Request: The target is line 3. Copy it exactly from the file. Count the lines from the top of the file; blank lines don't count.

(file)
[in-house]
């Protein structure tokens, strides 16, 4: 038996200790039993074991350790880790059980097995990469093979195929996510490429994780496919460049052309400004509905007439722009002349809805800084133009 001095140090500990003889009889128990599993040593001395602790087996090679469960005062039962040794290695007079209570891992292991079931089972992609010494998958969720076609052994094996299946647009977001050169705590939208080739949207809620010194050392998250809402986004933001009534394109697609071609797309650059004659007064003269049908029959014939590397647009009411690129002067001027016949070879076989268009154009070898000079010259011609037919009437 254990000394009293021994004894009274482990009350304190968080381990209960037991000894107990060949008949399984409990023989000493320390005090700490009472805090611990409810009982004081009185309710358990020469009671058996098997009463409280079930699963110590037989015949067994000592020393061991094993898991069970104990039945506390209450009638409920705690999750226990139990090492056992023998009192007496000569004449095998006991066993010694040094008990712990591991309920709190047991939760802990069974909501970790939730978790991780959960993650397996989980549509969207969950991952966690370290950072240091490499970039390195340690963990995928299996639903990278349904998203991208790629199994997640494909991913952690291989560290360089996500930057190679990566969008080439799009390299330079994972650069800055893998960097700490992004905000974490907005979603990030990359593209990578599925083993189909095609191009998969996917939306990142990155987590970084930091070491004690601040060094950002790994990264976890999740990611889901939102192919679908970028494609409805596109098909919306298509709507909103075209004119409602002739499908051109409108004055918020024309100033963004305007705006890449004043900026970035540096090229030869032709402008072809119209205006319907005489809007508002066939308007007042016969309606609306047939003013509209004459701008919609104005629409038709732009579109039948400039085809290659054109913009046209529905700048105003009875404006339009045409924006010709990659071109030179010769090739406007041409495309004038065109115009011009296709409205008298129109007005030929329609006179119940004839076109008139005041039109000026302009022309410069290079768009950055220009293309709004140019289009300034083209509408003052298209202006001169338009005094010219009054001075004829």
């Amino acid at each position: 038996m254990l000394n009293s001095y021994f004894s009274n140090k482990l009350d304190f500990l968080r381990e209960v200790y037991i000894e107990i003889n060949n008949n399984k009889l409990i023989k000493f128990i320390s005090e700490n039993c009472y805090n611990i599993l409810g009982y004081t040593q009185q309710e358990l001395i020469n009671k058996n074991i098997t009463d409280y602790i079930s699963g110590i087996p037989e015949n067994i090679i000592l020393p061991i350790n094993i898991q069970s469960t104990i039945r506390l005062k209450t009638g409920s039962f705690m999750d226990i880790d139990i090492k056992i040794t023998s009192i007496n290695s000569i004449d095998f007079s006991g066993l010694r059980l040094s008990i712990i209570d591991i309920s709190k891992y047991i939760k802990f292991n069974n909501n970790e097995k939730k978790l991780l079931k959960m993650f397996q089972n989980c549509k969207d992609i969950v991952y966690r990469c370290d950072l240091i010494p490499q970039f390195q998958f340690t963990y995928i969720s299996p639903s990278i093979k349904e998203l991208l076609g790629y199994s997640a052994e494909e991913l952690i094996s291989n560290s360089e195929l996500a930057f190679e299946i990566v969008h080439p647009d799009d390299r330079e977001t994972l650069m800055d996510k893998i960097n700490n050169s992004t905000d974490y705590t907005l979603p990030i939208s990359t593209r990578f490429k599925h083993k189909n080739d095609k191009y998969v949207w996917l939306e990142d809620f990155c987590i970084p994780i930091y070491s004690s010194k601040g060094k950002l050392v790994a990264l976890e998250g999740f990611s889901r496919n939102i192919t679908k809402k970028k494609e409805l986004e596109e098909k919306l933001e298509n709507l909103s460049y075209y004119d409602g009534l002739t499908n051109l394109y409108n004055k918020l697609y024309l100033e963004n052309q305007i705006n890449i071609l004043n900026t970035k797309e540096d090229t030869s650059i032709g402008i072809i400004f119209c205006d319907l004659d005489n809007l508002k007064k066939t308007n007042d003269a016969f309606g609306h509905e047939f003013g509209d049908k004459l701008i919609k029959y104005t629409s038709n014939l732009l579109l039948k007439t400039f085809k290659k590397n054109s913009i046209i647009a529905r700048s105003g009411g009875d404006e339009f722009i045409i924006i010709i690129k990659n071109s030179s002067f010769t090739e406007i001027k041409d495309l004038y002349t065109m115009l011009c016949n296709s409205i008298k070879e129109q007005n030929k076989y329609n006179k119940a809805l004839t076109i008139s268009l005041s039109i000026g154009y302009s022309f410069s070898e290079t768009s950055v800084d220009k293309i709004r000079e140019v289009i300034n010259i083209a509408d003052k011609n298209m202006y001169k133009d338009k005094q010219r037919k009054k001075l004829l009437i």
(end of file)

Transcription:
């Amino acid at each position: 038996m254990l000394n009293s001095y021994f004894s009274n140090k482990l009350d304190f500990l968080r381990e209960v200790y037991i000894e107990i003889n060949n008949n399984k009889l409990i023989k000493f128990i320390s005090e700490n039993c009472y805090n611990i599993l409810g009982y004081t040593q009185q309710e358990l001395i020469n009671k058996n074991i098997t009463d409280y602790i079930s699963g110590i087996p037989e015949n067994i090679i000592l020393p061991i350790n094993i898991q069970s469960t104990i039945r506390l005062k209450t009638g409920s039962f705690m999750d226990i880790d139990i090492k056992i040794t023998s009192i007496n290695s000569i004449d095998f007079s006991g066993l010694r059980l040094s008990i712990i209570d591991i309920s709190k891992y047991i939760k802990f292991n069974n909501n970790e097995k939730k978790l991780l079931k959960m993650f397996q089972n989980c549509k969207d992609i969950v991952y966690r990469c370290d950072l240091i010494p490499q970039f390195q998958f340690t963990y995928i969720s299996p639903s990278i093979k349904e998203l991208l076609g790629y199994s997640a052994e494909e991913l952690i094996s291989n560290s360089e195929l996500a930057f190679e299946i990566v969008h080439p647009d799009d390299r330079e977001t994972l650069m800055d996510k893998i960097n700490n050169s992004t905000d974490y705590t907005l979603p990030i939208s990359t593209r990578f490429k599925h083993k189909n080739d095609k191009y998969v949207w996917l939306e990142d809620f990155c987590i970084p994780i930091y070491s004690s010194k601040g060094k950002l050392v790994a990264l976890e998250g999740f990611s889901r496919n939102i192919t679908k809402k970028k494609e409805l986004e596109e098909k919306l933001e298509n709507l909103s460049y075209y004119d409602g009534l002739t499908n051109l394109y409108n004055k918020l697609y024309l100033e963004n052309q305007i705006n890449i071609l004043n900026t970035k797309e540096d090229t030869s650059i032709g402008i072809i400004f119209c205006d319907l004659d005489n809007l508002k007064k066939t308007n007042d003269a016969f309606g609306h509905e047939f003013g509209d049908k004459l701008i919609k029959y104005t629409s038709n014939l732009l579109l039948k007439t400039f085809k290659k590397n054109s913009i046209i647009a529905r700048s105003g009411g009875d404006e339009f722009i045409i924006i010709i690129k990659n071109s030179s002067f010769t090739e406007i001027k041409d495309l004038y002349t065109m115009l011009c016949n296709s409205i008298k070879e129109q007005n030929k076989y329609n006179k119940a809805l004839t076109i008139s268009l005041s039109i000026g154009y302009s022309f410069s070898e290079t768009s950055v800084d220009k293309i709004r000079e140019v289009i300034n010259i083209a509408d003052k011609n298209m202006y001169k133009d338009k005094q010219r037919k009054k001075l004829l009437i």